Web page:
Viewpoints: Traveling Solo as a Woman of Color with Maya Bhardwaj
I’m happy to announce a new feature on Adventurous Kate — the Viewpoints column! This interview series will focus on independent female travelers around the world with interesting stories to tell.
As much as I want to represent all independent female travelers, as a white, straight, able-bodied, educated, middle-class American, I carry an enormous amount of privilege that affects my travels and my life. It’s a lot easier for me than it is for others, and I never forget that. For that reason, I’ve decided to explore privilege and travel in several upcoming posts.
First up is this interview with Maya Bhardwaj, whom I met in Ometepe, Nicaragua (and ran into subsequently in El Tunco, El Salvador, and San Pedro, Guatemala!). Maya is a community organizer in Detroit, a frequent expat, an avid hiker, and she has traveled extensively throughout the world.
As an Indian-American, she’s dealt with issues relating to race that white travelers never think about, and she was eager to discuss her experiences with Adventurous Kate readers. I’m very impressed by Maya, and I’m sure you’ll feel the same way after reading this interview.
Maya hiking volcanoes in El Salvador.
AK: What brought you to Central America this winter?
MB: It’s a delightfully garbled story. I had always had this idea in my head of backpacking alone through Central America (ideally with a motorcycle, a la Che, but I’m a pretty bad driver so that part was abandoned).
I speak Spanish, have previously lived in Argentina, and I wanted to continue to brush up my skills. And after I finished a job in late November working on the 2014 electoral cycle in the US, I had plans to travel to Jamaica with a friend. We spent a month there, and then he ended up taking a job in Costa Rica – and given that I had no other obligations, I tagged along!
After about a week in Costa Rica and a week spent interviewing in Rwanda for an organization there, my wanderlust kicked in full throttle and I decided I wanted to keep traveling. So I postponed the job hunt and went for it!
I pushed my flight back from February to March – and then to mid-April – and made my way from Costa Rica to Nicaragua, Honduras, El Salvador, Guatemala, and Belize.
Maya marching to protect social security benefits in France.
How has your work as a community organizer affected your travels?
Organizing at its heart is about fighting for justice by attacking the systemic inequality that shapes our American system – inequality often along racial and class lines. So I have a very strong lens of race and class on everything that I observe.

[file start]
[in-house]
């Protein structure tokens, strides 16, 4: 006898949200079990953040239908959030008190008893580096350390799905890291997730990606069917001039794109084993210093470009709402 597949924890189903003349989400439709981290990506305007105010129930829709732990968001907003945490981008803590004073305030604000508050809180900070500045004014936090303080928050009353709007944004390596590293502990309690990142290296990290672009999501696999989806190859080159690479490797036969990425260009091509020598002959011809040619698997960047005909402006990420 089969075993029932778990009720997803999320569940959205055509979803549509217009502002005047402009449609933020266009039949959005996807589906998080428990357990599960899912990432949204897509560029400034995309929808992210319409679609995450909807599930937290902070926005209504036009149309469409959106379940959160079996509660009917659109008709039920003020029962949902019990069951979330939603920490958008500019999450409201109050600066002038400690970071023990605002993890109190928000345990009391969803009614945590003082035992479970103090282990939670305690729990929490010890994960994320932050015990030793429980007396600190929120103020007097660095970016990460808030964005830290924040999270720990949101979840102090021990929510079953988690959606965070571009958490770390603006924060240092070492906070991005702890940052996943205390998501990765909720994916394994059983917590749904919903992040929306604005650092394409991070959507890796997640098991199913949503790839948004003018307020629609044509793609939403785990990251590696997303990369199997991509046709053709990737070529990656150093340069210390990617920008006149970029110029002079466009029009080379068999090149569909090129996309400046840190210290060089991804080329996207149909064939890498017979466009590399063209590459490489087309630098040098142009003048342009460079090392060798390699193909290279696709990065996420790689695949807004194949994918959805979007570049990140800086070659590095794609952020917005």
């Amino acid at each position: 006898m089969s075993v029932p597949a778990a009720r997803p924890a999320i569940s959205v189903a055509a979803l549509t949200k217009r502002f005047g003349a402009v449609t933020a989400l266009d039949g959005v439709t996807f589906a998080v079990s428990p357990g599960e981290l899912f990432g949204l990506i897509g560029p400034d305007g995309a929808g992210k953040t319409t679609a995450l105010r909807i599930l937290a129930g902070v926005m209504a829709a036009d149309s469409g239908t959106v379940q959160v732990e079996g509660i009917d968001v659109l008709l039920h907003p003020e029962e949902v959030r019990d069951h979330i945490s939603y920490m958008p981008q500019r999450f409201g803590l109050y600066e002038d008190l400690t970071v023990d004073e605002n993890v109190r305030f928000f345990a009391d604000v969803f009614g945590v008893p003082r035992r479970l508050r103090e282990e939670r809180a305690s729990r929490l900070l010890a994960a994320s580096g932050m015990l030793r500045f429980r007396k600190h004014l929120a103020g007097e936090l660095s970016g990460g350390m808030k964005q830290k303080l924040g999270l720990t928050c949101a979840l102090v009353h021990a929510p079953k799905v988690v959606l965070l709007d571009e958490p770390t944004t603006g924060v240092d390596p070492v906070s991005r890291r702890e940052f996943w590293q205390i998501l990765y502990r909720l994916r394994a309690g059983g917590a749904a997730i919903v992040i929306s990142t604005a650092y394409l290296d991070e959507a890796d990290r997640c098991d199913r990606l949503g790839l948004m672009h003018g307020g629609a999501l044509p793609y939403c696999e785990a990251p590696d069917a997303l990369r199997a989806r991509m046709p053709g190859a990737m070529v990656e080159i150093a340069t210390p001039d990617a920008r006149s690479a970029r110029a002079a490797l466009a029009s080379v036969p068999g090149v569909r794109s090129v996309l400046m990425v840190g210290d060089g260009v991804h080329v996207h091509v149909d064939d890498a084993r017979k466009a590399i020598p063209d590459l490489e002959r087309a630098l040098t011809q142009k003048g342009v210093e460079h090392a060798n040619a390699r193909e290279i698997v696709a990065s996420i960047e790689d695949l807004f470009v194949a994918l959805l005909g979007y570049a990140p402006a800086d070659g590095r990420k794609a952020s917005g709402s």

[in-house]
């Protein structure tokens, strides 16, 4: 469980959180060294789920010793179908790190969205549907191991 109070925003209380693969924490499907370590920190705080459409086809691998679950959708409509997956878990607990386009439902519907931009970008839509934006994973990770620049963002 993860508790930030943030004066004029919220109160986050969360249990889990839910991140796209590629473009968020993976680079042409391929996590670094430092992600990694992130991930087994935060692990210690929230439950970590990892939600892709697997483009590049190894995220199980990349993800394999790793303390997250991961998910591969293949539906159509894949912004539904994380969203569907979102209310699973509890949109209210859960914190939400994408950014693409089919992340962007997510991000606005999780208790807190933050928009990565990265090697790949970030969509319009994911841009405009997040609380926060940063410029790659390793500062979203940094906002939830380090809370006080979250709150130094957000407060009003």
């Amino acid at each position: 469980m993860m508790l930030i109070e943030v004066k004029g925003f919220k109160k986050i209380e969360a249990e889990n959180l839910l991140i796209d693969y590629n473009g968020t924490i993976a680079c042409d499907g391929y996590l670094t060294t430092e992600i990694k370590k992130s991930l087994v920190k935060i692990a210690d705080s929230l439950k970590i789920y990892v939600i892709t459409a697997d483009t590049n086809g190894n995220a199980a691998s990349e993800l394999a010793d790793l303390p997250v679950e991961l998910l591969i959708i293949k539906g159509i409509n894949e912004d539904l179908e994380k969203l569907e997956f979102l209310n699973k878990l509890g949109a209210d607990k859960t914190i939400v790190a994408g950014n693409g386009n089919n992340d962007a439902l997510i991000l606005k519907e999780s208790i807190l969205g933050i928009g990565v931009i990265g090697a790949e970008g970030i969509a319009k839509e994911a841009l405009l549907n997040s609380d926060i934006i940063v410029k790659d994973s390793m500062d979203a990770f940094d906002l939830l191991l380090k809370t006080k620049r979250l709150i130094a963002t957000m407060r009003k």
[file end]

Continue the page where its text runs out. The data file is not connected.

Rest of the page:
Coming from metro Detroit and being a woman of color myself, I’ve grown up in and organized in primarily in low-income and immigrant communities – which, in the US, often tend to intersect with communities of color.
Central America has hosted some of the brightest – and most tumultuous, no thanks to the US – people’s movements in the world, so that was a big draw to me. I was continually inspired by the indigena women who played such a large part in each nation’s struggle for freedom, and learned so much from the organizers I met in each country, from students resisting corporatist greed to tour guides trying to form a union to farm workers still organizing for just wages and fair trade.
All that and Maya taught President Obama how to use an iPhone!
But organizing also means that I’m always aware of imbalances, classism, racism, colorism, and more. It’s impossible for me to “turn off” and float through my day – and it also means that I’ve maybe been more on edge in expat or traveler communities who think they know all the answers to solve problems in foreign countries.
Bottom line: we don’t. There’s so much left to learn.
Maya smooching the Sphinx in Egypt.
What issues have you faced as a solo traveling woman of color?
I think the biggest thing is the question of difference. Honestly, backpacking is a very privileged space – and often a very white space. Most backpackers come from countries where we have the opportunities to take time off or quit our jobs, and still be able to survive. There are certainly people who break this mold, but it is the norm.
Often we in the backpacking community do not recognize, or question, the presence of skin privilege in the traveling community, and in the countries that we visit.
Traveling in countries where I look more like the locals than the travelers brings up lots of questions – for me, and for the people in the countries where I am! Although I am American, I think I perhaps feel more uneasy in spaces like hostels where all the clientele – and often all of the staff, frequently excluding only the cleaning/kitchen staff – are white. I’ve found this to be especially true in countries where I speak the language.
It’s a very different experience when you look more like, or even identify more with, the locals than your fellow travelers. I’ve been treated differently, and I’ve certainly felt out of the norm.
In some countries, it’s meant a lot of questioning of my nationality, and my “belonging” to wherever I might be. I traveled to Egypt to visit a Chinese-American friend and we were frequently told that we couldn’t be American, for example – humorously, and then not so humorously.
I think it means I’ve also been more sensitive to racial divisions between the backpacker community and locals, or even divisions within people of the country. When I lived in France, I found the racial disparities between the often Arab and/or African immigrants and the white French to strike me in a way that it didn’t seem to strike my white peers – and I found the way I was even treated varied greatly by whether I was assumed to be North African myself or foreign.
Whether these are issues, I’m not sure – but they certainly are vast differences, and have strongly colored my travel experiences.
Maya jumping for joy at Tikal, Guatemala.
Indian families are famously conservative. What do your parents think of your travels?
You’re absolutely right that Indian families are famously conservative. Luckily for me, mine isn’t one of those! My parents are avid wanderers themselves, and some of my earliest memories are traveling with them.
They’ve always supported my desires to work, live, and visit other countries because they have the same desires themselves. And they’re always cooking up travel plans like me, though they aren’t really the backpacking type anymore. I even think they’re a little jealous!